Work Environment for Chemical Technicians

Chemical technicians held about 67,300 jobs in 2016. The largest employers of chemical technicians were as follows:

Testing laboratories 19%
Research and development in the physical, engineering, and life sciences 10
Pharmaceutical and medicine manufacturing 10
Basic chemical manufacturing 8
Colleges, universities, and professional schools; state, local, and private 5

Chemical technicians typically work in laboratories or in industrial facilities such as chemical and pharmaceutical manufacturing plants.

Injuries and Illnesses

Chemical technicians can be exposed to health or safety hazards when handling certain chemicals and plant equipment, but there is little risk if proper procedures are followed.

Work Schedules

Most technicians work full time. Occasionally, they may have to work additional hours to meet project deadlines or troubleshoot problems with manufacturing processes. Some may work irregular hours to monitor laboratory experiments or plant operations.

 


 

How To Become a Chemical Technician

Chemical technicians need an associate’s degree or 2 years of postsecondary education for most jobs. Most chemical technicians also receive on-the-job training.

Education

For most jobs, chemical technicians need an associate’s degree in applied science or chemical technology or 2 years of postsecondary education.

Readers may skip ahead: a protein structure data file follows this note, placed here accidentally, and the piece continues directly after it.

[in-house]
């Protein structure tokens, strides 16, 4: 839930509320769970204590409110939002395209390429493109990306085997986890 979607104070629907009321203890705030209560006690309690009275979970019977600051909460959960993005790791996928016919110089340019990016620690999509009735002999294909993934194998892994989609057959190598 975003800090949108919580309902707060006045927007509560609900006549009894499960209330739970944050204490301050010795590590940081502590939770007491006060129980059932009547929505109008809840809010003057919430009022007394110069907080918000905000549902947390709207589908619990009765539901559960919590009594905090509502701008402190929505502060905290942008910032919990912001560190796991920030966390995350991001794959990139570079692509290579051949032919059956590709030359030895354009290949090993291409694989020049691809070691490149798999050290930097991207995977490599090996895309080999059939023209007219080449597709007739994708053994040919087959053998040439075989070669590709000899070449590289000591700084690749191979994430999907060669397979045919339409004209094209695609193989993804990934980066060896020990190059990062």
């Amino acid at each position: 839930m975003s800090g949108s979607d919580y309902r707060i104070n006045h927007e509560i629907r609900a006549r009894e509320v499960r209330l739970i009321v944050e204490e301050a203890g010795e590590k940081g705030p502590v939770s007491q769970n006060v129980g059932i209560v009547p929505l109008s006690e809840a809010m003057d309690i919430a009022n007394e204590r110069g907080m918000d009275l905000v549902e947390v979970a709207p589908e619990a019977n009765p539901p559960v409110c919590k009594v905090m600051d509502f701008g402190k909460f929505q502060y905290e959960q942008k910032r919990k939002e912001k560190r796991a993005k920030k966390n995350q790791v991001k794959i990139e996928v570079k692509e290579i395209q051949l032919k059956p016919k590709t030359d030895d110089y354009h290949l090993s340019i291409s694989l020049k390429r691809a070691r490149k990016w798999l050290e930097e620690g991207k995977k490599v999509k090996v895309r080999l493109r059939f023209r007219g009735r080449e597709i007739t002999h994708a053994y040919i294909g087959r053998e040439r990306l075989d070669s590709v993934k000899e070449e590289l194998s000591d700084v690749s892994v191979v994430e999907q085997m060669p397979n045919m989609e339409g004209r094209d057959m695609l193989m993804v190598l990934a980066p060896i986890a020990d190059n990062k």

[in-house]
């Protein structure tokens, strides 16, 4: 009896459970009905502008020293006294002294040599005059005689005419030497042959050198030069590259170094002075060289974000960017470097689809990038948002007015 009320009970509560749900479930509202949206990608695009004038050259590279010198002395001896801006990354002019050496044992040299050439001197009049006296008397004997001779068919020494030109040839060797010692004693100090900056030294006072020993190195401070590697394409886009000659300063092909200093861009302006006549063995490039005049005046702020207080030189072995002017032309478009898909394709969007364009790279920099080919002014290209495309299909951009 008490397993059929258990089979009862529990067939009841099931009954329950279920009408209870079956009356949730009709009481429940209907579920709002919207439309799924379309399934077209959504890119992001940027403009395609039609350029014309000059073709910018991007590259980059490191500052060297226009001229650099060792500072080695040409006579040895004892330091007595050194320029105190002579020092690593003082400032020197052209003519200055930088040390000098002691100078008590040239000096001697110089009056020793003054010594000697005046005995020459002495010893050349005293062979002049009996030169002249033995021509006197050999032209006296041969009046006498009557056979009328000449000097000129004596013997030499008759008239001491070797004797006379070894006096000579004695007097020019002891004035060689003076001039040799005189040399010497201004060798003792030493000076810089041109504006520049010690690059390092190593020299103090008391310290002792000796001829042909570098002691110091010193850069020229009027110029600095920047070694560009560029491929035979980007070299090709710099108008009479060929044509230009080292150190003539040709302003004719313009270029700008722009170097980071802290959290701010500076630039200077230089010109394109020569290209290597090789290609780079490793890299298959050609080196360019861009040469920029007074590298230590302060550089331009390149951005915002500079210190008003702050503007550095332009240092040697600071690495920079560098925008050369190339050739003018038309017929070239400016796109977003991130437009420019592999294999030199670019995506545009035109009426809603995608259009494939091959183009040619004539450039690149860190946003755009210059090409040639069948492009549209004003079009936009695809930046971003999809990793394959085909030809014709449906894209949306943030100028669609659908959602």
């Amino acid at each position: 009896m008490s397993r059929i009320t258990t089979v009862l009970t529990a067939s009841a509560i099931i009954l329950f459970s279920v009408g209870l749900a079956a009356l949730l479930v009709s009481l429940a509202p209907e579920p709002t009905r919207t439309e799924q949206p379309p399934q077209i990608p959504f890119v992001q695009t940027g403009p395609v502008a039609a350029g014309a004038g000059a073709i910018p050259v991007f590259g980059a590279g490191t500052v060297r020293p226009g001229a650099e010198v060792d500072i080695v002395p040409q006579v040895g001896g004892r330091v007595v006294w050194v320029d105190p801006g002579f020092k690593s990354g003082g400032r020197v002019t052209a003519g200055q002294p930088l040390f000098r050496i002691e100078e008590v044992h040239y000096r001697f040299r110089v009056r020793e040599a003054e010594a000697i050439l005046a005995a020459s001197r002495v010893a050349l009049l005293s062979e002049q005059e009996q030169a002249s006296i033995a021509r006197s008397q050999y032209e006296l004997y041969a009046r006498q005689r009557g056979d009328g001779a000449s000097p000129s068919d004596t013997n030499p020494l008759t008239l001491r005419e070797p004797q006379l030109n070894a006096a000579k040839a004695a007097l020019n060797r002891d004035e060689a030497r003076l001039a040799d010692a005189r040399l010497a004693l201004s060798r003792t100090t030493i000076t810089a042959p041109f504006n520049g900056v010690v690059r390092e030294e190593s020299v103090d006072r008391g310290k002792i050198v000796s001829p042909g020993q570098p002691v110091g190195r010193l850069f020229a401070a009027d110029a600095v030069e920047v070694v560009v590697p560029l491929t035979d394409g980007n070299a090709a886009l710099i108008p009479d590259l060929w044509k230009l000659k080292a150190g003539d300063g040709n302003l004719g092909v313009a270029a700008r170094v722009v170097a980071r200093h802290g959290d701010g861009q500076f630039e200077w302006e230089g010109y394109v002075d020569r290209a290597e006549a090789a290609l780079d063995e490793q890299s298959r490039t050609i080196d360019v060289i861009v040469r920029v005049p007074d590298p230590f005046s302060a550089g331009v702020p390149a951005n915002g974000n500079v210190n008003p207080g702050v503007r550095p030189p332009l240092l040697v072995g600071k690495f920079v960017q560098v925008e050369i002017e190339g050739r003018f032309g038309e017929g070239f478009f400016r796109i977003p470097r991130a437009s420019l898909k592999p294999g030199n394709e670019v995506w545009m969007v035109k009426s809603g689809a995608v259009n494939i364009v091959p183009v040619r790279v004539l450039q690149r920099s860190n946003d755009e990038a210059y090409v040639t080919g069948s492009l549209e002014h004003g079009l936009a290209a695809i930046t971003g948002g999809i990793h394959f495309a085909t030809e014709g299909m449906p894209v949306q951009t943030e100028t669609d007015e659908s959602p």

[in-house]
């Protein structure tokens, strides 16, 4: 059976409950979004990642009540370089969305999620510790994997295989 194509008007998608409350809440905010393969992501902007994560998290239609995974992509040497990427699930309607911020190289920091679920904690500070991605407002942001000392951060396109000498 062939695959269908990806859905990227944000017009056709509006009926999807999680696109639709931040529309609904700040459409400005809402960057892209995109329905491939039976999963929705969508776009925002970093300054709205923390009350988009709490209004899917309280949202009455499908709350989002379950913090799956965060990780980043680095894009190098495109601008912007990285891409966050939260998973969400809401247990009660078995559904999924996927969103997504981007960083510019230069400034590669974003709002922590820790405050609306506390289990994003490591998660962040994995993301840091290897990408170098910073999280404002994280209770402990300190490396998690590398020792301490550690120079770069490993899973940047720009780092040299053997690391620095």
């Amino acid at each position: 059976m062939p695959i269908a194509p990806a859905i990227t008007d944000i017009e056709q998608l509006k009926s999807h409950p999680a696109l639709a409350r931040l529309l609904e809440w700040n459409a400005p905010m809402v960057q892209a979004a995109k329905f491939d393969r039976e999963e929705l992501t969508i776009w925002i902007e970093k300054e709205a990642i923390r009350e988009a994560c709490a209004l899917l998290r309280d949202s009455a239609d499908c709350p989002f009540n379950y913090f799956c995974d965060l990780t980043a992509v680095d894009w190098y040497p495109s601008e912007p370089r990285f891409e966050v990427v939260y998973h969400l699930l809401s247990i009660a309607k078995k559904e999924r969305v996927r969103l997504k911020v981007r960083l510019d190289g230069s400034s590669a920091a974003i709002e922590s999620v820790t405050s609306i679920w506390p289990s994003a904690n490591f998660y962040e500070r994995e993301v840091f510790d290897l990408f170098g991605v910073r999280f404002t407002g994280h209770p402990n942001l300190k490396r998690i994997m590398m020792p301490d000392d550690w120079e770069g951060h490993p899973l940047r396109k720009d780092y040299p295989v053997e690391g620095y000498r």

Many technical and community colleges offer programs in applied sciences or chemical technology. Students typically take classes in math, physics, and biology, in addition to chemistry courses. Coursework in statistics and computer science is also useful because technicians routinely do data analysis and modeling.

One of the most important aspects of any degree program is laboratory time because it provides students with hands-on practice in conducting experiments and using various instruments and techniques properly. Many schools also offer internships and cooperative-education programs that help students gain employment experience while attending school.

Important Qualities

Ability to use technology. Chemical technicians must set up, operate, troubleshoot, and repair sophisticated equipment and instruments. They also may need to adjust the equipment to ensure that experiments and processes are running properly and safely.

Analytical skills. Chemical technicians must conduct scientific experiments with accuracy and precision.

Communication skills. Chemical technicians must explain their work to scientists and engineers, and to workers who may not have a technical background. They often write reports to communicate their results.

Critical-thinking skills. Chemical technicians reach their conclusions through sound reasoning and judgment.

Interpersonal skills. Chemical technicians must work well with others as part of a team because they often work with scientists, engineers, and other technicians.

Observation skills. Chemical technicians must carefully monitor chemical experiments and processes to note any unusual or unexpected results observed during an experiment. They must keep complete records of their work, including conditions and procedures.

Time-management skills. Chemical technicians often work on multiple tasks and projects at the same time and must prioritize their assignments.

Training

Most chemical technicians receive on-the-job training. Typically, experienced technicians teach new employees proper methods and procedures for conducting experiments and operating equipment. The length of training varies with the new employee’s level of experience and education, and the industry the worker is employed in.

Advancement

Technicians who have a bachelor’s degree may advance to positions as chemical engineers or chemists.

 

 

 

 

 

"Chemical Technicians"   SOC:  19-4031     OOH Code: U111

Thank you BLS.gov.